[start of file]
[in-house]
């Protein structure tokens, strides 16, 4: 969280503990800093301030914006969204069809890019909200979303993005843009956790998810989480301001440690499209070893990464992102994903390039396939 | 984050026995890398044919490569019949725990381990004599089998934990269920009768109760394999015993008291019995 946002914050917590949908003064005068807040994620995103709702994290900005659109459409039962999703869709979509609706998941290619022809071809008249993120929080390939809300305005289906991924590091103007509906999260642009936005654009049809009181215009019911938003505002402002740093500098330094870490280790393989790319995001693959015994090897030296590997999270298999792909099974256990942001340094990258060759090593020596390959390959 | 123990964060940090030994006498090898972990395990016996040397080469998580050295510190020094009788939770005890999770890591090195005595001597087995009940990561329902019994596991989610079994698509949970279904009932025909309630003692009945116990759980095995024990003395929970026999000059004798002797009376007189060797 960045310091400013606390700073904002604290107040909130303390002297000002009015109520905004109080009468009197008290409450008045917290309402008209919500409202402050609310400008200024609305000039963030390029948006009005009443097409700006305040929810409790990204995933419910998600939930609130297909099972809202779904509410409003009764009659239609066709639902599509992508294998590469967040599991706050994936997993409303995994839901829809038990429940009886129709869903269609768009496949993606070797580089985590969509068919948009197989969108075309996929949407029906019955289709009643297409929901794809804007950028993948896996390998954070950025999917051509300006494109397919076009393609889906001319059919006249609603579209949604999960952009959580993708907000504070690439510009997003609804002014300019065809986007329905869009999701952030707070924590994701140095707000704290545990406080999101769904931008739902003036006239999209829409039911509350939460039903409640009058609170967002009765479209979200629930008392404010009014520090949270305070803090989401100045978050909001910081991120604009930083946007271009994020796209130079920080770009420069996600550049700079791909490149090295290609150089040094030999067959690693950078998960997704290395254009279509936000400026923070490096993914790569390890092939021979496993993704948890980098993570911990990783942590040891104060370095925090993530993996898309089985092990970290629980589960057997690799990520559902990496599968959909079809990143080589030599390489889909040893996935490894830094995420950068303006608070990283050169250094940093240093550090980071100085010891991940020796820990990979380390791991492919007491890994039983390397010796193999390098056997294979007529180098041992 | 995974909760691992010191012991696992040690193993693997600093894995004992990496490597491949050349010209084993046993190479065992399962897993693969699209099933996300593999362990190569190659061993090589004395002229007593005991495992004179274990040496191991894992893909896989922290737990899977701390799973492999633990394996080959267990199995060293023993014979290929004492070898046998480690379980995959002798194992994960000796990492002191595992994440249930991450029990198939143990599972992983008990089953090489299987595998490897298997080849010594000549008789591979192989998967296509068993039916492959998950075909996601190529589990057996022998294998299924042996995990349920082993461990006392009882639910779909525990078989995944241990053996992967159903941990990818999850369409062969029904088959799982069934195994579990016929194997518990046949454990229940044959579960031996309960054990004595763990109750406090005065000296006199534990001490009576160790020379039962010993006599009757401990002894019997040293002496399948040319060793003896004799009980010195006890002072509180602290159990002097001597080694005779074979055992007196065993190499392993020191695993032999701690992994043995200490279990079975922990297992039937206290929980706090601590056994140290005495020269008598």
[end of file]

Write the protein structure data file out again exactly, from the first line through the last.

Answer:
[in-house]
């Protein structure tokens, strides 16, 4: 969280503990800093301030914006969204069809890019909200979303993005843009956790998810989480301001440690499209070893990464992102994903390039396939 | 984050026995890398044919490569019949725990381990004599089998934990269920009768109760394999015993008291019995 946002914050917590949908003064005068807040994620995103709702994290900005659109459409039962999703869709979509609706998941290619022809071809008249993120929080390939809300305005289906991924590091103007509906999260642009936005654009049809009181215009019911938003505002402002740093500098330094870490280790393989790319995001693959015994090897030296590997999270298999792909099974256990942001340094990258060759090593020596390959390959 | 123990964060940090030994006498090898972990395990016996040397080469998580050295510190020094009788939770005890999770890591090195005595001597087995009940990561329902019994596991989610079994698509949970279904009932025909309630003692009945116990759980095995024990003395929970026999000059004798002797009376007189060797 960045310091400013606390700073904002604290107040909130303390002297000002009015109520905004109080009468009197008290409450008045917290309402008209919500409202402050609310400008200024609305000039963030390029948006009005009443097409700006305040929810409790990204995933419910998600939930609130297909099972809202779904509410409003009764009659239609066709639902599509992508294998590469967040599991706050994936997993409303995994839901829809038990429940009886129709869903269609768009496949993606070797580089985590969509068919948009197989969108075309996929949407029906019955289709009643297409929901794809804007950028993948896996390998954070950025999917051509300006494109397919076009393609889906001319059919006249609603579209949604999960952009959580993708907000504070690439510009997003609804002014300019065809986007329905869009999701952030707070924590994701140095707000704290545990406080999101769904931008739902003036006239999209829409039911509350939460039903409640009058609170967002009765479209979200629930008392404010009014520090949270305070803090989401100045978050909001910081991120604009930083946007271009994020796209130079920080770009420069996600550049700079791909490149090295290609150089040094030999067959690693950078998960997704290395254009279509936000400026923070490096993914790569390890092939021979496993993704948890980098993570911990990783942590040891104060370095925090993530993996898309089985092990970290629980589960057997690799990520559902990496599968959909079809990143080589030599390489889909040893996935490894830094995420950068303006608070990283050169250094940093240093550090980071100085010891991940020796820990990979380390791991492919007491890994039983390397010796193999390098056997294979007529180098041992 | 995974909760691992010191012991696992040690193993693997600093894995004992990496490597491949050349010209084993046993190479065992399962897993693969699209099933996300593999362990190569190659061993090589004395002229007593005991495992004179274990040496191991894992893909896989922290737990899977701390799973492999633990394996080959267990199995060293023993014979290929004492070898046998480690379980995959002798194992994960000796990492002191595992994440249930991450029990198939143990599972992983008990089953090489299987595998490897298997080849010594000549008789591979192989998967296509068993039916492959998950075909996601190529589990057996022998294998299924042996995990349920082993461990006392009882639910779909525990078989995944241990053996992967159903941990990818999850369409062969029904088959799982069934195994579990016929194997518990046949454990229940044959579960031996309960054990004595763990109750406090005065000296006199534990001490009576160790020379039962010993006599009757401990002894019997040293002496399948040319060793003896004799009980010195006890002072509180602290159990002097001597080694005779074979055992007196065993190499392993020191695993032999701690992994043995200490279990079975922990297992039937206290929980706090601590056994140290005495020269008598």